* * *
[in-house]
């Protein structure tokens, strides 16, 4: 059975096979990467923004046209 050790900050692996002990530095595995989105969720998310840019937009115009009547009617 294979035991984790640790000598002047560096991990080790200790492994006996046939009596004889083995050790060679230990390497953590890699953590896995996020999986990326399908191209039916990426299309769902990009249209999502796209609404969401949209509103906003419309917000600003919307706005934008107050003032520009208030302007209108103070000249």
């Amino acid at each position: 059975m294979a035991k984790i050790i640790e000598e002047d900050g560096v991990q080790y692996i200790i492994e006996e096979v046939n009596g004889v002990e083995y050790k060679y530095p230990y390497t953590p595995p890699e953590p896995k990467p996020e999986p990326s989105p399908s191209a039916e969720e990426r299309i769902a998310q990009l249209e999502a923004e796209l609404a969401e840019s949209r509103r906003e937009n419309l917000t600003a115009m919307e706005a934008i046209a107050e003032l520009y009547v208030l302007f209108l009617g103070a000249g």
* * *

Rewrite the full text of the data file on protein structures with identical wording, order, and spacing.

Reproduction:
[in-house]
């Protein structure tokens, strides 16, 4: 059975096979990467923004046209 050790900050692996002990530095595995989105969720998310840019937009115009009547009617 294979035991984790640790000598002047560096991990080790200790492994006996046939009596004889083995050790060679230990390497953590890699953590896995996020999986990326399908191209039916990426299309769902990009249209999502796209609404969401949209509103906003419309917000600003919307706005934008107050003032520009208030302007209108103070000249």
């Amino acid at each position: 059975m294979a035991k984790i050790i640790e000598e002047d900050g560096v991990q080790y692996i200790i492994e006996e096979v046939n009596g004889v002990e083995y050790k060679y530095p230990y390497t953590p595995p890699e953590p896995k990467p996020e999986p990326s989105p399908s191209a039916e969720e990426r299309i769902a998310q990009l249209e999502a923004e796209l609404a969401e840019s949209r509103r906003e937009n419309l917000t600003a115009m919307e706005a934008i046209a107050e003032l520009y009547v208030l302007f209108l009617g103070a000249g």